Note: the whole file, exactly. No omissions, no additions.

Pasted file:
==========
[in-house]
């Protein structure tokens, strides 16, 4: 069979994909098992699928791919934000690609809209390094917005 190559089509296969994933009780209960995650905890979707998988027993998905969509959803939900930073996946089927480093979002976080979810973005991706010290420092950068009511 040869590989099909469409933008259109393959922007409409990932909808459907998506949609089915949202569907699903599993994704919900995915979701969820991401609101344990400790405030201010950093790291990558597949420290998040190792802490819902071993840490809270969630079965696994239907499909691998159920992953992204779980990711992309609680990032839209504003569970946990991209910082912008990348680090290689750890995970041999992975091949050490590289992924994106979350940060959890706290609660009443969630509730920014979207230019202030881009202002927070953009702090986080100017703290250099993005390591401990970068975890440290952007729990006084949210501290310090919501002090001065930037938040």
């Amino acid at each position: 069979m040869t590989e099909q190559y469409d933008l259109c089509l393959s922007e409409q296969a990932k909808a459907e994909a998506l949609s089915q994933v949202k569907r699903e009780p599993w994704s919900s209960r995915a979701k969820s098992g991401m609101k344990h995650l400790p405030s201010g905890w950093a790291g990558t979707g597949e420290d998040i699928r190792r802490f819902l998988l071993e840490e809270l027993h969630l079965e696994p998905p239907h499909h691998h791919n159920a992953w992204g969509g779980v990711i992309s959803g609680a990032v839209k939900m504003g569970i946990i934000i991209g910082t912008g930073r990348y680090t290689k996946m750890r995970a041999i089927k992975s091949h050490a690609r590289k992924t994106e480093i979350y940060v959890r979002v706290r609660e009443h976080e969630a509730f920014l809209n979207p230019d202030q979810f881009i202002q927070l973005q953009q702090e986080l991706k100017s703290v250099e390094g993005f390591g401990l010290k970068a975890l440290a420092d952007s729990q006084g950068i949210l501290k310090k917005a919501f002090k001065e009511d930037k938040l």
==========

[in-house]
């Protein structure tokens, strides 16, 4: 069979994909098992699928791919934000690609809209390094917005 190559089509296969994933009780209960995650905890979707998988027993998905969509959803939900930073996946089927480093979002976080979810973005991706010290420092950068009511 040869590989099909469409933008259109393959922007409409990932909808459907998506949609089915949202569907699903599993994704919900995915979701969820991401609101344990400790405030201010950093790291990558597949420290998040190792802490819902071993840490809270969630079965696994239907499909691998159920992953992204779980990711992309609680990032839209504003569970946990991209910082912008990348680090290689750890995970041999992975091949050490590289992924994106979350940060959890706290609660009443969630509730920014979207230019202030881009202002927070953009702090986080100017703290250099993005390591401990970068975890440290952007729990006084949210501290310090919501002090001065930037938040």
């Amino acid at each position: 069979m040869t590989e099909q190559y469409d933008l259109c089509l393959s922007e409409q296969a990932k909808a459907e994909a998506l949609s089915q994933v949202k569907r699903e009780p599993w994704s919900s209960r995915a979701k969820s098992g991401m609101k344990h995650l400790p405030s201010g905890w950093a790291g990558t979707g597949e420290d998040i699928r190792r802490f819902l998988l071993e840490e809270l027993h969630l079965e696994p998905p239907h499909h691998h791919n159920a992953w992204g969509g779980v990711i992309s959803g609680a990032v839209k939900m504003g569970i946990i934000i991209g910082t912008g930073r990348y680090t290689k996946m750890r995970a041999i089927k992975s091949h050490a690609r590289k992924t994106e480093i979350y940060v959890r979002v706290r609660e009443h976080e969630a509730f920014l809209n979207p230019d202030q979810f881009i202002q927070l973005q953009q702090e986080l991706k100017s703290v250099e390094g993005f390591g401990l010290k970068a975890l440290a420092d952007s729990q006084g950068i949210l501290k310090k917005a919501f002090k001065e009511d930037k938040l």